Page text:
You can see that we had a $1.7 billion loss on this item in the fourth quarter. The volatility continues, however, if we showed the month of January here we would have income of $1.2 billion largely offsetting the fourth quarter loss. Again, these ups and downs do not track the business fundamentals. The biggest impact of the mark has been to obscure the actual performance of the company including the impact of incurred credit losses.
We really did have losses related to this portfolio that total $1.7 billion over these six quarters. The accounting doesn’t permit investors to see this but we have made substantial supplemental disclosures to try to put these effects on the same basis analytically as our loss reserves.
On page 11 we showed the earnings of the investment management segment without realized gains and losses on invested assets. On this basis we have roughly break even performance in the fourth quarter and about $329 million of income for the full year. If you focus in on the asset liability management business and you were to factor out of both the quarter and the full year number, the impact of debt buy backs and related actions the quarter would have been about -$56 million and the full year would have been -$35 million.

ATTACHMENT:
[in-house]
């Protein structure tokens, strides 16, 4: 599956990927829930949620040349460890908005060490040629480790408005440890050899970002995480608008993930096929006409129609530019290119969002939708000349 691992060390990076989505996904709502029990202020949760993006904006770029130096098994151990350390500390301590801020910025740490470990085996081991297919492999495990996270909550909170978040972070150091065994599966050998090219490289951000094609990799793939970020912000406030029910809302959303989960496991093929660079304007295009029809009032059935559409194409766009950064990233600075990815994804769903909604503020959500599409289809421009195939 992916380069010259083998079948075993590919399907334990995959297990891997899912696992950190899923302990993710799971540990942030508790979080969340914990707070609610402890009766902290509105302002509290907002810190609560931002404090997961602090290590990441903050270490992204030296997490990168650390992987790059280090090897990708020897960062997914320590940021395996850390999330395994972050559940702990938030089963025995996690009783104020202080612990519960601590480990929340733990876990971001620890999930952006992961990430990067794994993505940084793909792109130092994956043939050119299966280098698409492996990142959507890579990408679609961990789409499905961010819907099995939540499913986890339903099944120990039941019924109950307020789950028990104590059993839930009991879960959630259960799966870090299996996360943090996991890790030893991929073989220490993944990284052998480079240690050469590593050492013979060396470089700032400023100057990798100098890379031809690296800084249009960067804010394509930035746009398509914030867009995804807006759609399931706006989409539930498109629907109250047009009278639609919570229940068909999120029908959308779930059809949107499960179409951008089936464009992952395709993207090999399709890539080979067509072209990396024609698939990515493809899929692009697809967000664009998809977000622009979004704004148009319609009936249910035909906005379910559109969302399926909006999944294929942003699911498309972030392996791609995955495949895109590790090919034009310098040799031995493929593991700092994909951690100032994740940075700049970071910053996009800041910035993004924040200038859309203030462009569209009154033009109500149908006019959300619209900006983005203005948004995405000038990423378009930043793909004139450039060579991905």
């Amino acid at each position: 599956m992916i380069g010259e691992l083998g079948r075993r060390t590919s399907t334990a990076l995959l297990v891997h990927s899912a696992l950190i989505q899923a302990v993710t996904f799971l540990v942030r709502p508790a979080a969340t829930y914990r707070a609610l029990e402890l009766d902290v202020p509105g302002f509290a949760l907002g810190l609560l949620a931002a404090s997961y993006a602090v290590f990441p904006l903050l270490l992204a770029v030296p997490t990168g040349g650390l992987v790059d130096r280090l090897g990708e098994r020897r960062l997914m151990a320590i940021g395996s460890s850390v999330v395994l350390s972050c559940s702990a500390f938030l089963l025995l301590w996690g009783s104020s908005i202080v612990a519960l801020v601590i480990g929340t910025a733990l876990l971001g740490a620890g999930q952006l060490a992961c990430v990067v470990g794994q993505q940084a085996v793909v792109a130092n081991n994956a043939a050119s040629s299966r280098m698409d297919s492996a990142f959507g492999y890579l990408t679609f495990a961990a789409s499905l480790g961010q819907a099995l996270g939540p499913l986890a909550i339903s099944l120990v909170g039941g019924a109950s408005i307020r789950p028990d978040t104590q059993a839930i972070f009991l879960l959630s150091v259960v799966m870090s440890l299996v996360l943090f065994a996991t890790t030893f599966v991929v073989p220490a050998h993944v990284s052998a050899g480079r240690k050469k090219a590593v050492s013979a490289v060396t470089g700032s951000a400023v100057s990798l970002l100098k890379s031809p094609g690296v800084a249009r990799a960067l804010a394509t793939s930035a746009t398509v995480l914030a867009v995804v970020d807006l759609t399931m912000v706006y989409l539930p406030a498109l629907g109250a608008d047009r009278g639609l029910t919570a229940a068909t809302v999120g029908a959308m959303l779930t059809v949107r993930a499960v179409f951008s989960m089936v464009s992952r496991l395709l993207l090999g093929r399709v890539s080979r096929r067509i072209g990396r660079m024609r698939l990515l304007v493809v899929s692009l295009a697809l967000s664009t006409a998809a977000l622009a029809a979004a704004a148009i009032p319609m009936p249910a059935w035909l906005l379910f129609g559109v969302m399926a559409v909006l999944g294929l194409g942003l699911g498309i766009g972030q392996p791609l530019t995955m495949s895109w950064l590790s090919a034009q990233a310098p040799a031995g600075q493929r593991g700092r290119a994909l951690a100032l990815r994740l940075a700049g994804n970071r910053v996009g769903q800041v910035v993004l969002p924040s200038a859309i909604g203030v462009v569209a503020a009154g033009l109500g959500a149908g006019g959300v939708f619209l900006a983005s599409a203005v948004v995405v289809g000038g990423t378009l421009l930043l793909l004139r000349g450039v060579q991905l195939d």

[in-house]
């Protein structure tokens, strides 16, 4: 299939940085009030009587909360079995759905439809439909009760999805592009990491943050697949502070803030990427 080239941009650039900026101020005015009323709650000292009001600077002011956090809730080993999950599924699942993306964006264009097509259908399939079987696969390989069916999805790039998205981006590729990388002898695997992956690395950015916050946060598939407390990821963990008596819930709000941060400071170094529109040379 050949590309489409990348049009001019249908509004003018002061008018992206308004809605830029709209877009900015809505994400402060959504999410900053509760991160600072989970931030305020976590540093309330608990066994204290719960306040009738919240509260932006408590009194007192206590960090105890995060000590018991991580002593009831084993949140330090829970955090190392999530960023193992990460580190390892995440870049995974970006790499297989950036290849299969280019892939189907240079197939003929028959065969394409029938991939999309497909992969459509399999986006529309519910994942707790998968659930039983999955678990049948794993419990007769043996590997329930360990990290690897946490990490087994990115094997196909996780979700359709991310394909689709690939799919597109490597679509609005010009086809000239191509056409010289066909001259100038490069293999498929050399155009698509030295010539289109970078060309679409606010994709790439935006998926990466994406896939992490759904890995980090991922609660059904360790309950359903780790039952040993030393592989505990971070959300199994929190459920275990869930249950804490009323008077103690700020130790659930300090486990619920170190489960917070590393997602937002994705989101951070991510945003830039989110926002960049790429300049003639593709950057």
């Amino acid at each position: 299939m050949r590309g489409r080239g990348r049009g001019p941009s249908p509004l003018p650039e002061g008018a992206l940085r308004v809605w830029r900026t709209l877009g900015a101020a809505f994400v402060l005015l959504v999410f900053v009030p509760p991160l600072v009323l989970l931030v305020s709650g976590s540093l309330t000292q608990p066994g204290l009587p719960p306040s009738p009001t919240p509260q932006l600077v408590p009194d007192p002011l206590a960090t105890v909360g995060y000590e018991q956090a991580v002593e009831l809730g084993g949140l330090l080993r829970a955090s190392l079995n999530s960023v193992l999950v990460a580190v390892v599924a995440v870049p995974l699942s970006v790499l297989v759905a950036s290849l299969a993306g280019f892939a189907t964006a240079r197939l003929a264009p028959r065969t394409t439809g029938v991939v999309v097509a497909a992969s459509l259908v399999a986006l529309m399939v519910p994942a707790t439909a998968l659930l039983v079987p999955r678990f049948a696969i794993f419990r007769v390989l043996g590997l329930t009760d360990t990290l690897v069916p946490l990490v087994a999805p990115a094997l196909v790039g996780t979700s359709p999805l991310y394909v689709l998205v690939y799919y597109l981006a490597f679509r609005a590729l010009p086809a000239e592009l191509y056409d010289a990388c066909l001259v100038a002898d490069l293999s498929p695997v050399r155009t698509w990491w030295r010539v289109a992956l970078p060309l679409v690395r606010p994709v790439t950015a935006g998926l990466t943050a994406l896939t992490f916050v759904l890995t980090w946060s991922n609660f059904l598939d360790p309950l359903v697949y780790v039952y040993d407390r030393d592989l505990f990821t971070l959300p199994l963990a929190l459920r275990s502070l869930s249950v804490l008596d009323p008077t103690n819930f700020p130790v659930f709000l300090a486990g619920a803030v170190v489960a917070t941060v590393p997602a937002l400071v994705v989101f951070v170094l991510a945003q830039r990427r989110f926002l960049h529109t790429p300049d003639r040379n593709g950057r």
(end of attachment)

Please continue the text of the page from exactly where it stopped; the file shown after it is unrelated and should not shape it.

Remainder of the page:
The reason for this is that we’re holding substantial cash assets against our GIC and MPN liabilities creating a negative spread, and the ALM business is paying nearly $20 million per quarter for liquidity facilities from the insurance company and from the holding company. We are working hard to get the remaining terminable GICs resolved which should enable us to bring the portfolios run rate closer to break even.
On page 12 security buy backs have obviously been a source of value for us in 2008. We repurchased the cost of capital structure an equity holding company debt preferred of the insurance company, GIC surplus notes and global funding obligations that are insured by MBIA Corp. Of the amount shown here only the gains on debt extinguishment are recorded to the income statement. We believe that we have added substantial value by repurchasing our stock at attractive prices.